Don’t call it XenophobiaBy Aaron Wee
Singapore has experienced a surge of anti-foreigner resentment over the past decade leading some media outlets to claim a trend in rising xenophobia. However, citing xenophobia glosses over some very real social and economic anxieties and misses an opportunity to address the concerns of Singapore’s long-term residents.
Xenophobia is a word tossed around quite a bit in popular analysis. A casual glance at contemporary opinion would seem to indict Singaporeans for being unaccommodating and hostile towards foreigners.
Certain incendiary alternative media publications would seem to bolster that conception but it should also be noted that the incidence of hate crimes has hovered – decisively – at zero. It would seem that xenophobia is a term too readily tossed around to explain away anti-foreigner resentment.
It is so much easier, policy-wise, to claim that rising anti-foreigner resentment is just irrational and petulant residents lashing out. But one has to wonder: are resident anxieties rational?
Singapore’s foreign-born population has surged in the past 20 years. New immigrants are drawn by the city’s economic prospects and relatively lax immigration laws. In conjunction with other factors, this has led to an explosion of the non-resident population to at least 25% - and this is discounting
newly-minted permanent residents and citizens.
Immigration has been – and will likely always be – a net positive economic return for society. Immigrants of all skill levels inevitably contribute to the economy, increase government revenues, and create new jobs. In good times, these benefits are enjoyed, more or less, by all.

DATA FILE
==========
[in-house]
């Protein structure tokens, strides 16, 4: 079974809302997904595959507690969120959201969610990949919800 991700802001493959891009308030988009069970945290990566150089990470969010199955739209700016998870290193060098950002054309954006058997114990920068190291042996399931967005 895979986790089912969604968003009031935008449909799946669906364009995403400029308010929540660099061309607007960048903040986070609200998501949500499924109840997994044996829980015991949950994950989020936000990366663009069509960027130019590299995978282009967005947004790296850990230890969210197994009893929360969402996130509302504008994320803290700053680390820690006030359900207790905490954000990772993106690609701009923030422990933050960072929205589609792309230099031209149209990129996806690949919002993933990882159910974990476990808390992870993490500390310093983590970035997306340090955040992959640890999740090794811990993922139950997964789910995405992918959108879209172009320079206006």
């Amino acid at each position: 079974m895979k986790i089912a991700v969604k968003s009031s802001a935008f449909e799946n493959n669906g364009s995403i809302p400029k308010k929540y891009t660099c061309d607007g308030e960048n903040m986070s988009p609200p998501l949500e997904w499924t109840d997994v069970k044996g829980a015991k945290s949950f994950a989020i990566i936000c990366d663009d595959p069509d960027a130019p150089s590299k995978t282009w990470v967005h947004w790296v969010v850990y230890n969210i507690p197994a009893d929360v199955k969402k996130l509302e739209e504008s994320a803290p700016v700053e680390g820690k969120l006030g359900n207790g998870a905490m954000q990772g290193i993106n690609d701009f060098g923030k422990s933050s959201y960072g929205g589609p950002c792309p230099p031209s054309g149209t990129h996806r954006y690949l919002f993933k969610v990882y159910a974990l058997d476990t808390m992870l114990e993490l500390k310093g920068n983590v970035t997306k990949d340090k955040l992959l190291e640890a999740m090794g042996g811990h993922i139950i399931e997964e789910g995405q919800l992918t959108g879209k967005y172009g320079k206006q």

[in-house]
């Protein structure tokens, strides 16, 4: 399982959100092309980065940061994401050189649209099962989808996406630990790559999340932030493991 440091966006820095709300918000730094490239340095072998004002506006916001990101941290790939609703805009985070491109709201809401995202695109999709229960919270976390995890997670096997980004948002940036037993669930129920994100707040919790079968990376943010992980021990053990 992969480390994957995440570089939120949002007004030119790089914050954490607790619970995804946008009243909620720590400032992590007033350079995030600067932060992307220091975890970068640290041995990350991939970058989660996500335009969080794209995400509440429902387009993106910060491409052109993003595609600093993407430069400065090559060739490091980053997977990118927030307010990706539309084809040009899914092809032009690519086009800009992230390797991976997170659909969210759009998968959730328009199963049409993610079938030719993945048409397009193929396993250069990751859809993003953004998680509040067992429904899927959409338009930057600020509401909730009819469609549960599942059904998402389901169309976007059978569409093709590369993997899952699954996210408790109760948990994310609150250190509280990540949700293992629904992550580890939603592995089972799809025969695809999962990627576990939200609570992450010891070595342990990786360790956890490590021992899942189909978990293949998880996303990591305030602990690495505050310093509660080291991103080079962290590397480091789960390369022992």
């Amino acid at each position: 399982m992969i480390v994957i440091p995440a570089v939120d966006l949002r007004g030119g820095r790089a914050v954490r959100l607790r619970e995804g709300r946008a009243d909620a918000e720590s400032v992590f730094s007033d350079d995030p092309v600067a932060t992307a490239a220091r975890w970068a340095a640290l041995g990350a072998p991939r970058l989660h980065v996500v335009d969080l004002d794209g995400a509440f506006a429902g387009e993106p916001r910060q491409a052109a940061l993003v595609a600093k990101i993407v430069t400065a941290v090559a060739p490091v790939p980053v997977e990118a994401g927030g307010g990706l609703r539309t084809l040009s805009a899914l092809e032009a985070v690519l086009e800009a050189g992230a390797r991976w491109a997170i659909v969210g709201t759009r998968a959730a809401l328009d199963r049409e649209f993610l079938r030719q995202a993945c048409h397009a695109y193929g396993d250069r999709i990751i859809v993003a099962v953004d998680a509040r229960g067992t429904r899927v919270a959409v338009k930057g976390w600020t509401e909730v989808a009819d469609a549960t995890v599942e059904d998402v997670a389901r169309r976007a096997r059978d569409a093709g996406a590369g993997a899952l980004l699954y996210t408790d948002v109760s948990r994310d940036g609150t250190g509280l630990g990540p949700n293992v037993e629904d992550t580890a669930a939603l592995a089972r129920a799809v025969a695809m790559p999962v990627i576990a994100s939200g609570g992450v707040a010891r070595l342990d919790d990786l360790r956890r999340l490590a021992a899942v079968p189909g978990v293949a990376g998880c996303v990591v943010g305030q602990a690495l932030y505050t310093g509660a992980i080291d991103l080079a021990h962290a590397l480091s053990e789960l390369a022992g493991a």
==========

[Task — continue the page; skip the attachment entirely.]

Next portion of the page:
However, things have since turned sour. Since the global financial implosion of 2007, the Singaporean economy has remained – on the whole – remarkably resilient thanks in large part to Western financial institutions seeking safe(r) Asian harbors. While this has been a boon to a very specialized sector of the economy, prospects across the board have not been as rosy.
Inflation has remained stubbornly and persistently high since 2007, recently hitting 5.3% for June. At the same time, in real terms, Singaporean wages have shrunk. In 7 out of 11 surveyed industries, real wages actually slipped 1.5%.
Similarly, despite consistent high economic growth rates averaging 5% over the last decade, Singaporean labor productivity has only grown 1% per annum. For the first time in generations, the rising generation of Singaporeans might actually have less to look forward to than the previous one.
Couple this with the diminishing availability of public goods, the second largest income disparity gap in the developed world, rising property prices (and the suspicion of a foreign speculator-fuelled property bubble), and the pervasive popular myth of preferential “foreign talent” treatment in the workplace, and society will face rising national anxiety.
Economically uncertain times lead, naturally, to an anxious population but it does not automatically translate into anti-foreigner resentment. Anti-foreign resentment is, instead, a low-hanging fruit for resident anxiety.
Policymakers and business leaders have not been especially capable in dealing with the very real concerns that threaten the rank-and-file Singaporean worker. The line that has been fed to residents is that the economy is still resilient and that Singapore remains capable.
However, given the worsening conditions on the proverbial street, these gains – generally confined to financial sector elites – has not trickled down. Instead, the only tangible economic change felt by the vast majority of Singaporeans has been of the influx of foreign labor, rising inflation, and ballooning property prices. An anxious mind – fed with inflated tales of foreign bigotry – latches onto any explanation in a pinch, unleashing a wave of anti-foreigner resentment.
Singaporeans are not – one would hope – naturally xenophobic. However, given rising, rational anxieties and the paradox of high-growth/stagnant-wages that is the everyday reality for many Singaporeans, residents might feel that the simple (and untruthful) explanation of “job-stealing foreigners” might make a twisted sort of sense. Such anxiety cannot be dismissed as simple-minded xenophobia; instead, society needs to address these very real concerns and secure wage and productivity increases across the board.